Talkin’ about a revolution

September has nearly slipped by and I realize I have yet to post a blog this month. Since I’m working on an article for a deadline and completely distracted by facebook, twitter, and the Occupy Wall Street news feeds it seems the perfect time to slip one in before the month is gone.

I actually spent a lot of time talking to many new people this month and scrambled to spend conscious time with a few good friends when possible. I am thankful that I live in a household where three adults are able to share space respectfully and none of us seem to be going hungry in this economy. I am thankful to have a neighborhood that includes teachers, nurses, construction workers, mechanics, artists, musicians, and even a politician. There are no corporate moguls, bankers, or stock brokers that I’m aware of in the neighborhood. If there are, they don’t talk to the rest of us. A year ago, when I moved into this house we had a small porch fire that our neighbors kept from being destructive by responding faster than any fire department could with extinguishers. My roommate fixed our neighbor’s lawn mower when it broke. The neighborhood dog & kitten come hang on the porch when I’m playing music with my friends. We eat fresh organic produce grown in our own yards. The city councilman up the road has been organizing clean up crews through facebook showing the DOT that if they don’t do their job and keep our sidewalks and roads clean we’ll do the job for them. He is hands on and active in connecting with the community he represents.

However, once we send representatives to Raleigh and DC they start to become disconnected from the community they supposedly represent. It costs a lot of money to run for office these days and now the corporations with interests in patenting all the food Americans eat and selling them a lifetime of drugs to keep everyone “normal” have been granted unlimited spending to buy us some candidates and tell us to whom we should give our vote. The people paying for the ad campaigns care more about the dollars they can make selling people insurance that is mandatory by law (because they made sure everyone has to buy what they’re selling). But, for all we pay them, they never cover the cost when a real crisis occurs because they don’t care about people, they care about profit. I believe that if most people put the money they spend on insurance into a savings account they would have the money when it was needed and a strong community can help each other survive crisis.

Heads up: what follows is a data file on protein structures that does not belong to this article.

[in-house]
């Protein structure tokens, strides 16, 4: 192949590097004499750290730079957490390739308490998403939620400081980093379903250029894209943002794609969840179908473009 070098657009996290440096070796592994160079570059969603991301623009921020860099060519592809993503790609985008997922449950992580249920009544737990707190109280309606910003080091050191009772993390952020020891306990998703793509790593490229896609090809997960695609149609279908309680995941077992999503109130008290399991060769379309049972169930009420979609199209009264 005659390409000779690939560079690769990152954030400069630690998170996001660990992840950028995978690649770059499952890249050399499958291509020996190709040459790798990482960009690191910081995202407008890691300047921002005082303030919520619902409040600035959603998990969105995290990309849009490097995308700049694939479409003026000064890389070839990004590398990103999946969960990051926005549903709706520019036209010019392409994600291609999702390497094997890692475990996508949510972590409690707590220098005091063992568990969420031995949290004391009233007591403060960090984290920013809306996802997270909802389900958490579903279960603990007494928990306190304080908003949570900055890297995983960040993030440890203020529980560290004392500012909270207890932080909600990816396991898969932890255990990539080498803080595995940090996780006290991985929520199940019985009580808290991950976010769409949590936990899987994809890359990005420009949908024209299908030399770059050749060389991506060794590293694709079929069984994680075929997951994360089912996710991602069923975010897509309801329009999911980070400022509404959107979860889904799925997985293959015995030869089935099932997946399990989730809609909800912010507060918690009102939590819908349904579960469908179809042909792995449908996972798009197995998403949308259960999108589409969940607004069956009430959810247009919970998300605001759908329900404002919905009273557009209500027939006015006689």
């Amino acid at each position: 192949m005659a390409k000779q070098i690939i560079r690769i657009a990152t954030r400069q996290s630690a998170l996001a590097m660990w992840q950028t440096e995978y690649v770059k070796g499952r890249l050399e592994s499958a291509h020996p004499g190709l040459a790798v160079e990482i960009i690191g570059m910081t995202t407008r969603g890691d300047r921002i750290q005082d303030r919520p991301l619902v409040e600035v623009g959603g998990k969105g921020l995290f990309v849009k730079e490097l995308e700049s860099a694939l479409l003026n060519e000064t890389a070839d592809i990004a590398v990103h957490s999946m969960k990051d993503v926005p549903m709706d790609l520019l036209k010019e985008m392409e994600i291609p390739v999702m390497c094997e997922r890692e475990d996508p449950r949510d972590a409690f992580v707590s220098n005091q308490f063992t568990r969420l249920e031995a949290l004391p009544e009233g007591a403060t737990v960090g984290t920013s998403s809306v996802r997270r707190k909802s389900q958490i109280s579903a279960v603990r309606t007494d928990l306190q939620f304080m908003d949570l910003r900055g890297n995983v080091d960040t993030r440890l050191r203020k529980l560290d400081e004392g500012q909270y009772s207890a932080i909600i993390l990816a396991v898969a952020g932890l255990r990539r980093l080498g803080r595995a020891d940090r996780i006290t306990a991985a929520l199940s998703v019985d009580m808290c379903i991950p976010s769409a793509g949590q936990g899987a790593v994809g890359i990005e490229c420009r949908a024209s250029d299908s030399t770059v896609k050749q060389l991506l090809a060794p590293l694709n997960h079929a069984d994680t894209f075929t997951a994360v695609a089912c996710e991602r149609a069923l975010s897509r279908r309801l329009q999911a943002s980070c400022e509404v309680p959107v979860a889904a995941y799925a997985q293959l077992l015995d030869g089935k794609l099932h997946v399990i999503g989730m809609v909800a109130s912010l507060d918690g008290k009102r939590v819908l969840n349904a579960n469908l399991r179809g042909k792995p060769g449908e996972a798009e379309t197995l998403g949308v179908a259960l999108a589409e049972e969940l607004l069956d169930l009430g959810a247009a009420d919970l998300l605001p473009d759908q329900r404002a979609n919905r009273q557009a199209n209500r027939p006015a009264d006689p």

Now these corporations are considered “people” by our government. They also control the media. They decide what “news” Americans will watch and for 13 days now have not even bothered to mention that there is a peaceful protest happening on Wall Street and spreading to other cities. Why? Because the people are protesting the corporations. Your television shows are brought to you by Monsanto, Pfizer, Geico, American Express and Capital One. Drug and insurance ads flash at you every five minutes between sound bites of “reality” shows where adults act like adolescents in front of the camera to win a cash prize. Our government bailed out Wall Street and the auto companies so they could spend more money selling you stuff that you don’t need. The average American does not need to buy a new car every year, but they will do their best to convince you that what you have is not good enough. Turn your TV off now and start paying attention to the world where you actually live and work. Stop buying the lies that Time Warner and Disney wish to sell you for profit and spend your hard earned money in your own community.

I recently saw an exhibit by Connie Frisbee Houde at the Fine Arts Center of Kershaw County during a Poetry Alive! visit they funded for the local schools. One of the most striking images was flipping through her book The Forgotten: Images of Afghanistan & New Orleans and seeing on the left a image of emptied stone cave homes with nothing but a few pieces of beautiful wood furniture and on the right washed out piles of debris at a storage unit after Katrina. Americans have become so weighted down with collecting stuff that we sometimes fail to see what is truly of value.

Please get to know your neighbors before the winter sets in and prepare together. My grandparents didn’t survive the dust bowl era in the mid-west because of any corporation or government help (They were true conservatives unlike today’s Republicans). They worked with their neighbors to survive and helped each other weather the weather. The only way to stop the oppressors is to teach them how not to oppress. If American citizens get off their couches and start making their communities beautiful and joyful places to live, the media can’t sell us an imaginary dream of something better. Vote with every dollar you spend for a better tomorrow instead of funding the status quo. We must be the change we seek.

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